54 Gray C.L., Hill S.L.L., Newbold T., Hudson L.N., Börger L.

et al. 2016. Local biodiversity is higher inside than outside terrestrial protected areas worldwide. Nat. Commun. 7, 12306, 1-7. Horta e Costa B., Claudet J., Franco G., Erzini K., Caro A. and Goncalves E. 2016. A regulation- based classification system for Marine Protected Areas (MPAs). Marine Policy 72:192–198. Hutchison J., Manica A., Swetnam R., Balmford A. and Spalding M. 2014. Predicting Global Patterns in Mangrove Forest Biomass. Conservation Letters 7: 233-240.

Hutchison J., Philipp D.P., Claussen J.E., Aburto- Oropeza O., Carrasquilla-Henao M. et al. 2015. Building an expert-judgement-based model of mangrove fisheries. American Fisheries Society Symposium 83: 17-42. IIED (forthcoming). Governance assessment for protected areas and other conserved areas: Early experience and results of a multi-stakeholder, self-assessment approach. Eds. Franks P. and Booker F. IUCN. 2016. A Global Standard for the Identification of Key Biodiversity Areas, Version 1.0. First edition. Gland, Switzerland. IUCN. 2018. The IUCN Red List of Threatened Species. Version 2018-1.

http://www.iucnredlist.org. Downloaded on 13 September 2018.

IUCN World Commission on Protected Areas (WCPA). 2018a. Applying IUCN’s Global Conservation Standards to Marine Protected Areas (MPA). Delivering effective conservation action through MPAs, to secure ocean health & sustainable development. Version 1.0. Gland, Switzerland. IUCN World Commission on Protected Areas (WCPA). 2018b. (Draft) Guidelines for Recognising and Reporting Other Effective Area-based Conservation Measures. IUCN, Switzerland. Version 1. Jones K.R., Venter O., Fuller R.A., Allan J.R., Maxwell S.L., Negret P.J. and Watson J.E.M. 2018a. One-third of global protected land is under intense human pressure.

Science 360 (6390): 788-791.

Jones K.R., Klein C.J., Halpern B.S., Venter O., Grantham H., Kuempel C.D., Shumway N., Friedlander A.M., Possingham H.P. and Watson J.E.M. 2018b. The Location and Protection Status of Earth’s Diminishing Marine Wilderness. Current Biology 28 (15): 2506-2512. Juffe-Bignoli D., Burgess N.D., Bingham H., Belle E.M., De Lima M.G., Deguignet M., Bertzky B., Milam A.N., Martinez-Lopez J., Lewis E. and Eassom A. Protected planet report 2014. UNEP- WCMC: Cambridge, UK. 2014. Klein C., McKinnon M.C., Wright B.T., Possingham H.P. and Halpern B.S. 2015. Social equity and the probability of success of biodiversity conservation.

Glob. Environ. Change 35: 299-306. Knights K., Cuadros I., Zamora C., Coad L., Leverington F. et al. 2014. A preliminary assessment of protected area management within the WWF ‘Coastal East Africa’ Priority Place, eastern Africa. PARKS 20.2: 78-88.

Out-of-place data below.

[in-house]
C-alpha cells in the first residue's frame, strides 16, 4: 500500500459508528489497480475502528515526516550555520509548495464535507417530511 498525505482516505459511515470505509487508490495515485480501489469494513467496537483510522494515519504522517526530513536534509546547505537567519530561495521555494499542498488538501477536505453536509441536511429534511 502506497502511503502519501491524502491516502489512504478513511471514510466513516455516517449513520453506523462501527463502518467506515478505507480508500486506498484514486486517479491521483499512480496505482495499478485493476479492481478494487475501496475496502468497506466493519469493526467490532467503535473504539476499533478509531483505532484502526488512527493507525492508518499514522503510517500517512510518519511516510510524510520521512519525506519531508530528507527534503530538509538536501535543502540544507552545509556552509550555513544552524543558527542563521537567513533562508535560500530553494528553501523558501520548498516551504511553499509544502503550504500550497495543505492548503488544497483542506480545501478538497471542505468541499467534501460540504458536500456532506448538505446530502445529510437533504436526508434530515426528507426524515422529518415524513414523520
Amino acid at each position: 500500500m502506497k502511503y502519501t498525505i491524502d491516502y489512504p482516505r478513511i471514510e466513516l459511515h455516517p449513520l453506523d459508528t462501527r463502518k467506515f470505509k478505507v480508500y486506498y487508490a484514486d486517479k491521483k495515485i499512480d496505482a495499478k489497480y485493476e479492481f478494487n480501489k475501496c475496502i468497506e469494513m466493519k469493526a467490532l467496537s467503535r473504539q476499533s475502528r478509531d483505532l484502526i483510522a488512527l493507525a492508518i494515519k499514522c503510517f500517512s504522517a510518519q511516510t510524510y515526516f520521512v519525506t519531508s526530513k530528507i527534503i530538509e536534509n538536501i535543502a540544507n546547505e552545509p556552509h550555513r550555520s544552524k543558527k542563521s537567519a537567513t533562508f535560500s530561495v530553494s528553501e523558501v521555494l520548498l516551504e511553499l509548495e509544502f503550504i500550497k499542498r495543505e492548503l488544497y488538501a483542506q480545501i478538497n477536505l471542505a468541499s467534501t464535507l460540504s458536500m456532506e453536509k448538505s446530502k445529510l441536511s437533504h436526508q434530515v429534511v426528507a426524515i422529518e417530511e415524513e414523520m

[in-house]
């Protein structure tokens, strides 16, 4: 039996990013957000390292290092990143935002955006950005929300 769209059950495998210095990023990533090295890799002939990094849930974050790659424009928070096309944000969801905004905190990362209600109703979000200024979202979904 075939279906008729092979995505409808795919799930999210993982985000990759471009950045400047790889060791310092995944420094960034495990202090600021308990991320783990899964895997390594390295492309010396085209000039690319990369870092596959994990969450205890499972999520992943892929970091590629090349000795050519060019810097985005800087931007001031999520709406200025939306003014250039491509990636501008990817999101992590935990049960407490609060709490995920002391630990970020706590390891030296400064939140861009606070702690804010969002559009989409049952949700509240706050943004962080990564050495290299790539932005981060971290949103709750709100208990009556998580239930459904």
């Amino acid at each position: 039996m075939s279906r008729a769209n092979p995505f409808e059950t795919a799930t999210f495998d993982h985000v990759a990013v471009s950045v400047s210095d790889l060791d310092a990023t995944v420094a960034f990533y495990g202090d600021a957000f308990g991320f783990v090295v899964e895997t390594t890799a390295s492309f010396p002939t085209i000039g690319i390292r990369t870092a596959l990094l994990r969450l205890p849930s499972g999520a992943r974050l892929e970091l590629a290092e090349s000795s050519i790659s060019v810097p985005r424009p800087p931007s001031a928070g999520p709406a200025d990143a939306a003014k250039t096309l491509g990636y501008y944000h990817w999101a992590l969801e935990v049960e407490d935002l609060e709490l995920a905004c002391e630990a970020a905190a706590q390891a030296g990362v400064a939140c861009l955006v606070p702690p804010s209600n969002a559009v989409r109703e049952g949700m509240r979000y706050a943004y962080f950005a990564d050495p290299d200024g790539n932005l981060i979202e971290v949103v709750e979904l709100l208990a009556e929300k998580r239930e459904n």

Leisher C., Samberg L.H., Van Buekering P. and Sanjayan M. 2013. Focal areas for measuring the human well‐being impacts of a conservation initiative. Sustainability 5: 997‐1010. Lewis E., MacSharry B., Juffe-Bignoli D., Harris N., Burrows G., Kingston N. and Burgess N.D. 2018. Dynamics in the global protected-area estate since 2004. Conservation Biology (in press). https://doi.org/10.1111/cobi.13056 Locke H. 2015. Nature needs (At least) half: A necessary new agenda for protected areas. Protecting the Wild: Parks and Wilderness the Foundation for Conservation.

Maron M., Simmonds J.S.

and Watson J.E.M. 2018. Bold nature retention targets are essential for the global environment agenda. Nature Ecology and Evolution 2(8): 1194-1195. Mascia M.B., Claus C. A. and Naidoo R. 2010. Impacts of Marine Protected Areas on Fishing Communities. Conservation Biology 24: 1424-1429. Melillo J.M., Lu X., Kicklighter D.W., Reilly J.M., Cai Y. and Sokolov A.P. 2016. Protected areas’ role in climate change mitigation. Ambio 45: 133-145. Mittermeier R.A., Robles-Gil P., Hoffmann M., Pilgrim J.D., Brooks T.M., Mittermeier C.G., Lamoreux J.L. and Fonseca G. (eds). 2004. Hotspots revisited: Earth’s biologically richest and most endangered ecoregions.

Second Edition. Cemex, Mexico.

55 Millennium Ecosystem Assessment. 2015. Ecosystem Services and Human Well-Being: Wetlands & Water. Synthesis. 2005. World Resources Institute, Washington, DC, USA Mascia M.B. and Pailler S. 2011. Protected area downgrading, downsizing, and degazettement (PADDD) and its conservation implications. Conservation Letters 4: 9-20. Moreaux C., Zafra-Calvo N., Vansteelant N.G., Wicander S. and Burgess N.D. 2018. Can existing assessment tools be used to track equity in protected area management under Aichi Target 11? Biological Conservation 224, 242-247. Mulongoy K.J. and Gidda S.B. 2008. The Value of Nature: Ecological, Economic, Cultural and Social Benefits of Protected Areas Secretariat of the Convention on Biological Diversity.

Montreal, Canada.

Ojwang’ G.O., Wargute P.W., Said M.Y., Worden J.S., Davidson Z., Muruthi P., Kanga E., Ihwagi F. and Okita-Ouma B. 2017. Wildlife Migratory Corridors and Dispersal Areas: Kenya Rangelands and Coastal Terrestrial Ecosystems. Oldekop J., Holmes G., Harris W. and Evans K. 2016. A global assessment of the social and conservation outcomes of protected areas. Conserv. Biol. 30, 133-141. Olson D.M., Dinerstein E., Wikramanayake E.D. et al. 2001. Terrestrial ecoregions of the world: A new map of life on earth. Bioscience 51: 933-938. Reis V., Hermoso V., Hamilton S.K., Ward D., Fluet-Chouinard E., Lehner B.